Spreading God’s Word throughout the World
…our hope is that, as your faith increases, our sphere of action among you may be greatly enlarged, so that we may proclaim the good news in lands beyond you…
II Corinthians 10:15b-16a
The History of LUMC’s mission to Musese, Kenya
In the late 1990s, Christian believers in the village of Musese, Kenya, had no place for fellowship. It was the dream of local resident John Wanga to build a church in that village. John held a fund raiser to raise money to buy land and he matched whatever they gave, including their labor to build the church. The church was built between 1999 and 2000.
In 2007, Harry Kaufhold, then the senior pastor at Lititz UMC, held a teaching seminar called Preaching 101. Eric Wanga, who is from Musese, attended the program. As he listened, he thought that the program would be beneficial for the pastors in Kenya, so he asked Harry about going to Musese to train the pastors there. Harry said he would pray and think about it, and decided that if Eric came back to see him, then it was in God’s plan for him to go. Eric did return to see Harry, and so plans were started for a trip to Musese. Kaufhold and Flip Musser, congregation member, traveled to Musese in October 2007, and they came back so excited to share the needs of the people in that village. The women had to walk five miles to get clean drinking water and they had no electricity, but they were the happiest people!
The LUMC congregation was asked to sponsor the cost of digging a well on the Musese church property and purchasing three acres of land beside the church to grow some crops. The congregation accepted the project enthusiastically and contacts were made to start the well after purchasing the land. Completion of the well was a long process, which took until February 2009.
Continuing our Missions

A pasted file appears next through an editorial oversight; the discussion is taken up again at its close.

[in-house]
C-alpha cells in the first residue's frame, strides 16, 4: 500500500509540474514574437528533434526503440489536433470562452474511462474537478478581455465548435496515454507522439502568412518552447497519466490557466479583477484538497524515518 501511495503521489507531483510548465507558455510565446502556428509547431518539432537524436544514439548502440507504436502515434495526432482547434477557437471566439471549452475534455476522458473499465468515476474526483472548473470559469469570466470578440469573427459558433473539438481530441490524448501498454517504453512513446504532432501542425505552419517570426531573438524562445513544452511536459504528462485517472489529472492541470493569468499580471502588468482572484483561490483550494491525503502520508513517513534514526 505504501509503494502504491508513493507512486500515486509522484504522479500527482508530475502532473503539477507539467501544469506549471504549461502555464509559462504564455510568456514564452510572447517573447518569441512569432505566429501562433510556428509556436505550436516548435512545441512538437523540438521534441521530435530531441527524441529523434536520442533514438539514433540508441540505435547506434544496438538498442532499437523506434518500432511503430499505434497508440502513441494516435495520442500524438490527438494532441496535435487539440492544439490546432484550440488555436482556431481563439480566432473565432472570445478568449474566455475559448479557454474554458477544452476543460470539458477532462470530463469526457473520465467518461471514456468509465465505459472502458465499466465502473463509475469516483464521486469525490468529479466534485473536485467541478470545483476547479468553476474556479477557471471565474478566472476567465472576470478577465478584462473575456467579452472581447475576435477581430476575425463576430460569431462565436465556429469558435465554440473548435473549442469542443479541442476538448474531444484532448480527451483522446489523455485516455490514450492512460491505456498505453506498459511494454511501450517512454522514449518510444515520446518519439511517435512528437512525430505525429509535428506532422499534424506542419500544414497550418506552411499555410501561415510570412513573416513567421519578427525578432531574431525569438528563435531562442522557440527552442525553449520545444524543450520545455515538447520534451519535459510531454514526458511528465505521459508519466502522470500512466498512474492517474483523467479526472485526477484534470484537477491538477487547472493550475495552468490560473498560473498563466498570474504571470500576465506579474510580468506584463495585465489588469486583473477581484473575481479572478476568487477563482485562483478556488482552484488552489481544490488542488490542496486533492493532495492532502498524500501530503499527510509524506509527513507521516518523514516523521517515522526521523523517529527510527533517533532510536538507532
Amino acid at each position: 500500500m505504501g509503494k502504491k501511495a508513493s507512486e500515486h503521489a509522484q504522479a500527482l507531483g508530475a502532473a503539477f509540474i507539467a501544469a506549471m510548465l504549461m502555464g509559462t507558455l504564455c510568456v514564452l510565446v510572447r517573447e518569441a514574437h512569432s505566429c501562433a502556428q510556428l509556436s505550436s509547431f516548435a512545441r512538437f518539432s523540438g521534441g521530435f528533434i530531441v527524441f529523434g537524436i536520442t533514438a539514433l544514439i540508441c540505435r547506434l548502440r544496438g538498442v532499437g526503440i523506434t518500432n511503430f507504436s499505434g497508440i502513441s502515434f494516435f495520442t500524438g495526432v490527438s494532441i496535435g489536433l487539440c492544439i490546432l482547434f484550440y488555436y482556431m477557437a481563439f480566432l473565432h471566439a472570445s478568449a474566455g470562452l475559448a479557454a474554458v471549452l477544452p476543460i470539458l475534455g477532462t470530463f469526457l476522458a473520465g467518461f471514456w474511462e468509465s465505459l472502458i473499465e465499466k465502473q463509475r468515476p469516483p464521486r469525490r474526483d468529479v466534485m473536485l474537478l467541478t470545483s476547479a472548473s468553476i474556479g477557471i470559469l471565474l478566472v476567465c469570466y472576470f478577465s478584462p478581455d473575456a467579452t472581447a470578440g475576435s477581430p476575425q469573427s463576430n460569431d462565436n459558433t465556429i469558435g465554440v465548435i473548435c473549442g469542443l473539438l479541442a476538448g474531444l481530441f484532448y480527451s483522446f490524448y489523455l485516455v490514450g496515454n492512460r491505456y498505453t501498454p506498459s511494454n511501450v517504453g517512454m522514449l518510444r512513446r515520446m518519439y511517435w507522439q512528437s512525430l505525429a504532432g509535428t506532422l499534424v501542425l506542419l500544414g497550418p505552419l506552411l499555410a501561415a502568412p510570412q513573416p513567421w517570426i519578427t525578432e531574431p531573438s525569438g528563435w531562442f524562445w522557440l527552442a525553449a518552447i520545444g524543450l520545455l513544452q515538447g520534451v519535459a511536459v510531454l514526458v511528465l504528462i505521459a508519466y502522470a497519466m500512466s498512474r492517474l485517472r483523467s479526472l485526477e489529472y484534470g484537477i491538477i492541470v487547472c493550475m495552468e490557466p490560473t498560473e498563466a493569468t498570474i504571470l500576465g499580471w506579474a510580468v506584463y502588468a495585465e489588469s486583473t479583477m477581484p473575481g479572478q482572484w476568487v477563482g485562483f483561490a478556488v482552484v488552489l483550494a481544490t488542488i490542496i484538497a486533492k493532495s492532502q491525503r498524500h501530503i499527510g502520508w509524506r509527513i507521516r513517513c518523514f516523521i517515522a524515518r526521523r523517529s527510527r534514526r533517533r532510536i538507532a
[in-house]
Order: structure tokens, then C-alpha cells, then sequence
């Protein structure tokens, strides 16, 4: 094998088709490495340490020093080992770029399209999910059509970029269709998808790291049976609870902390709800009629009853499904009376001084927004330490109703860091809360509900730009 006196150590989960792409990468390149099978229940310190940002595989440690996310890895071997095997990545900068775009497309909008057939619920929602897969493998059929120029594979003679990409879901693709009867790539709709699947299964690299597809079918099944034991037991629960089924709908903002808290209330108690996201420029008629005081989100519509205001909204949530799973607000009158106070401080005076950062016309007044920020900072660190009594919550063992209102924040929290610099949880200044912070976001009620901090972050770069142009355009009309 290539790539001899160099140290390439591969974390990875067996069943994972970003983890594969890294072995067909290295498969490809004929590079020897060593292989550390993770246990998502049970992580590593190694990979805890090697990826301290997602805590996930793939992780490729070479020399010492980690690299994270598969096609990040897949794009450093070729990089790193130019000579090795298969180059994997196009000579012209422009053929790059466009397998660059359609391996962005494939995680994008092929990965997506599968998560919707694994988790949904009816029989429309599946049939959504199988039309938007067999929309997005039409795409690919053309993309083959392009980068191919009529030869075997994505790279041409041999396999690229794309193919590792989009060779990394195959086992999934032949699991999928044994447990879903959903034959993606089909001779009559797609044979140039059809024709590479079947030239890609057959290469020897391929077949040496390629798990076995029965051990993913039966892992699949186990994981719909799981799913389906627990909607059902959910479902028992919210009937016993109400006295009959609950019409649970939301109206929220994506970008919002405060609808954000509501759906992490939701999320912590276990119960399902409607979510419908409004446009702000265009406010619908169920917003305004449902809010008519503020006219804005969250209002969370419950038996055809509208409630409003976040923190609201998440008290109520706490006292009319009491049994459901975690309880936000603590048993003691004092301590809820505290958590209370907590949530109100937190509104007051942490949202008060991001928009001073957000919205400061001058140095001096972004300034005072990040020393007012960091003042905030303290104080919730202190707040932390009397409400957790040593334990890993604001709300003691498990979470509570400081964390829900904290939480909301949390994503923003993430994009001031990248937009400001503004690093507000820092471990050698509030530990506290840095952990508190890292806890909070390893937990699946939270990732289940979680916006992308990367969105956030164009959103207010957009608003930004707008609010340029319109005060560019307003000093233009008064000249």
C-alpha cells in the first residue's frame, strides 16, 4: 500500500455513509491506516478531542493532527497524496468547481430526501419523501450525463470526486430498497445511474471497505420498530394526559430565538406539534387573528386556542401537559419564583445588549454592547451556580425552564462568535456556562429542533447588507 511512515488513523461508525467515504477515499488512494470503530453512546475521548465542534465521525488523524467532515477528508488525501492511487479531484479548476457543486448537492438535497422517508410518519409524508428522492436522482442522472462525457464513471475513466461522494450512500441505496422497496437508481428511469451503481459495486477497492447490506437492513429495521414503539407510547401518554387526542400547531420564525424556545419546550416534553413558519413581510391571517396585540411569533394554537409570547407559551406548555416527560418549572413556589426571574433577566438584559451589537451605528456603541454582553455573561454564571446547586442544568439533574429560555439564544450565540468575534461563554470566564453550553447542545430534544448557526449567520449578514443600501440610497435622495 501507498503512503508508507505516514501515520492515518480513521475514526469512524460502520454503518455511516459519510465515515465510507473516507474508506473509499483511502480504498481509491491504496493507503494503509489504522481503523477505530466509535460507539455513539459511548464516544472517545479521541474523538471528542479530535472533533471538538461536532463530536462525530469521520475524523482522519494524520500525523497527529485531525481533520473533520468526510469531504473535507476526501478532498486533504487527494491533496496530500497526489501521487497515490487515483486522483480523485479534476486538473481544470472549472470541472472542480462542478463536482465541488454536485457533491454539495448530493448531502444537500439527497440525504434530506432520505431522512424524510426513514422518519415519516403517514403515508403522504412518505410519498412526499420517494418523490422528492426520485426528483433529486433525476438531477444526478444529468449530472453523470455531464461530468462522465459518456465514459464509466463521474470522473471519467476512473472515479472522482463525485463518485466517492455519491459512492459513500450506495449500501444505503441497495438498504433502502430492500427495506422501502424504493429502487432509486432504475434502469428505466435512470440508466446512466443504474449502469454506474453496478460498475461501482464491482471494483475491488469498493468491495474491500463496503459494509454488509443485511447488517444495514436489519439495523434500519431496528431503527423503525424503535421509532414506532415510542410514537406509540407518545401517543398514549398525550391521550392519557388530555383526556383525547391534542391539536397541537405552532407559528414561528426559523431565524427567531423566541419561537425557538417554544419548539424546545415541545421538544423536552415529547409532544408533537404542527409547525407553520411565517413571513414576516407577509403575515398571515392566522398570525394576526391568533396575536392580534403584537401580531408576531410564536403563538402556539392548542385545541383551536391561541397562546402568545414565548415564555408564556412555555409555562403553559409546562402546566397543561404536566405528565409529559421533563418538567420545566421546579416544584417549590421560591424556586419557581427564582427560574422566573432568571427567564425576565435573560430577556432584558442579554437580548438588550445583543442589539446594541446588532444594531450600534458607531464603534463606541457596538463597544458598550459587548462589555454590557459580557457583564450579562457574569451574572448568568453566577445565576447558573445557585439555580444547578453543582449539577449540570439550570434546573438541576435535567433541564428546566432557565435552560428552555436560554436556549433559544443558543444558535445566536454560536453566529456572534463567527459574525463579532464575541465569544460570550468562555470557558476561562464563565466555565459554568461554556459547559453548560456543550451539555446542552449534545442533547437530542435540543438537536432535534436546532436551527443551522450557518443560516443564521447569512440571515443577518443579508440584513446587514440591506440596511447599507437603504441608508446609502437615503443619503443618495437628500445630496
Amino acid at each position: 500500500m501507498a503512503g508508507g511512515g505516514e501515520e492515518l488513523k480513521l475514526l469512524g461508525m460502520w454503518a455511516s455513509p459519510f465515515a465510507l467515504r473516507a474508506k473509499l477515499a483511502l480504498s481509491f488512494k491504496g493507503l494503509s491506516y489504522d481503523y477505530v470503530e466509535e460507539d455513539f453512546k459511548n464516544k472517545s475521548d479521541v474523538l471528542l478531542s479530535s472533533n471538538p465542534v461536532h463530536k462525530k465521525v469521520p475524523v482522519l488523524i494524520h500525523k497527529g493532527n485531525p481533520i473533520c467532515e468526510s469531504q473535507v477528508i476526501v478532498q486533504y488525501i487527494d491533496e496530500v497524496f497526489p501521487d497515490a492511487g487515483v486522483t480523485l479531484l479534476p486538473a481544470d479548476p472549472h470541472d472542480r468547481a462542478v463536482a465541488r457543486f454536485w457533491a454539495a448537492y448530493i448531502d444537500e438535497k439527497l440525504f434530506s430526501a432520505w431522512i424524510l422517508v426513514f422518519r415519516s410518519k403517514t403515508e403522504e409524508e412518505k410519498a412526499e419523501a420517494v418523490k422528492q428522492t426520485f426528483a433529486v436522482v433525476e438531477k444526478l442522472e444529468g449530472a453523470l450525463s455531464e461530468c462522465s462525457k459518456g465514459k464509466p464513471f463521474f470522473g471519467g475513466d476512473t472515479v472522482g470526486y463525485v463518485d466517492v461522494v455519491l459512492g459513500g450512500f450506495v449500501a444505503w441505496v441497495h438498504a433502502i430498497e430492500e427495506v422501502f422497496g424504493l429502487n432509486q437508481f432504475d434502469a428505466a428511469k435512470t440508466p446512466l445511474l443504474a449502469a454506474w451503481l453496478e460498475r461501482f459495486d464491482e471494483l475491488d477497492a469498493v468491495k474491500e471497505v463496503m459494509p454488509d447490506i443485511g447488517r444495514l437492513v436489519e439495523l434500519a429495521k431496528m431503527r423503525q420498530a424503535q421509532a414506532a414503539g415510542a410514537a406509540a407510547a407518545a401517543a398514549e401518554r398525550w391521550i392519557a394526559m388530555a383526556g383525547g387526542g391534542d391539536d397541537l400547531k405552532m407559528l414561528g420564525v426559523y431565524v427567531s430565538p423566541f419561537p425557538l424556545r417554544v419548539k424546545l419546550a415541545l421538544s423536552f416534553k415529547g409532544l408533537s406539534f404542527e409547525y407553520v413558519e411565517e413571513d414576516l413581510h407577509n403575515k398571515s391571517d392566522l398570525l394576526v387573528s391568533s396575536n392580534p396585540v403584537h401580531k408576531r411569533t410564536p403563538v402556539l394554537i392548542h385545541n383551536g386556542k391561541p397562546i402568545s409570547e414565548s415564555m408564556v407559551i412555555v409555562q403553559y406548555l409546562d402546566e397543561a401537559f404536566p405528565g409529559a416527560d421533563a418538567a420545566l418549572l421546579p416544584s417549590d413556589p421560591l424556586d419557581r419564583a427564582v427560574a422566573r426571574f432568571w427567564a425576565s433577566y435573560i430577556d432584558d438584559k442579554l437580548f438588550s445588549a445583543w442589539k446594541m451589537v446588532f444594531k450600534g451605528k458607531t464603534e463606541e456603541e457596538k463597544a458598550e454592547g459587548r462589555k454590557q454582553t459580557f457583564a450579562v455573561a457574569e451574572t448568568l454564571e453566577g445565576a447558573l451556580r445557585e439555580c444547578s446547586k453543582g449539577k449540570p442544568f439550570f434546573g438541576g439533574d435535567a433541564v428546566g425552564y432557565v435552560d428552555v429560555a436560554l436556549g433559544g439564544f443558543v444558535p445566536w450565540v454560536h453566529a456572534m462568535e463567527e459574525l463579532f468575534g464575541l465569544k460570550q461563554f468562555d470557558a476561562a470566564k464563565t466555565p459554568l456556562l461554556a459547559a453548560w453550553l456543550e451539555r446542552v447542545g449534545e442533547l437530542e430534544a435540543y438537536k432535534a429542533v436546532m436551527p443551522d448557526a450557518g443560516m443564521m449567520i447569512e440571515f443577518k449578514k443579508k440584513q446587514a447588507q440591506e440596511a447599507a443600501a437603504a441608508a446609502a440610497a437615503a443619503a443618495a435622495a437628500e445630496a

In December 2008, a team from Lititz UMC went to Musese to continue training the pastors and to hold a Bible school for the children and youth. René Perez, the new Senior Pastor, offered training classes for three days, and then held an evangelistic service at the market square in the evening. Many people attended and gave their lives to Christ.
The Bible school was attended by more than 200 children! They had Bible lessons, sang songs and played games. The church prepared meals for everyone—in most cases, the only meal the children ate that day. Team members also had candy to share, which was a hit with all the kids!
On a normal Sunday, the congregation sat for hours on old wooden benches, so more comfortable chairs were purchased for the church. Each chair id numbered, and they are rented out for weddings and other occasions. Perez, Eric Wanga, and Musser spent time organizing the digging of the well and and electricity hook-up for the church building. Friendships developed, making it hard to say good-bye.
Sharing the Mission with Others
In December 2009, the team from LUMC was joined by a group from Emmanuel United Methodist Church in Brownstown, where Kaufhold had become the lead pastor. Harry provided training, a Bible School was held for the children, and several members of the team visited the local hospital and clinics.
By this time, local people were lined up all day long to take turns pumping clean fresh water from the new, working well—the best water around! The church had also raised crops on the three acres of land that was purchased.
As many of the children are malnourished and do not get regular meals every day, the church started providing porridge for them when they came to Sunday School. The water that they used to drink was from the creeks, which were also used for washing and other purposes, so fresh, clean well water being readily available meant that sicknesses decreased. A cow was also purchased to provide milk for the children, and that the church might sell the extra. Later, the cow, named Standie, had a calf named Sarah.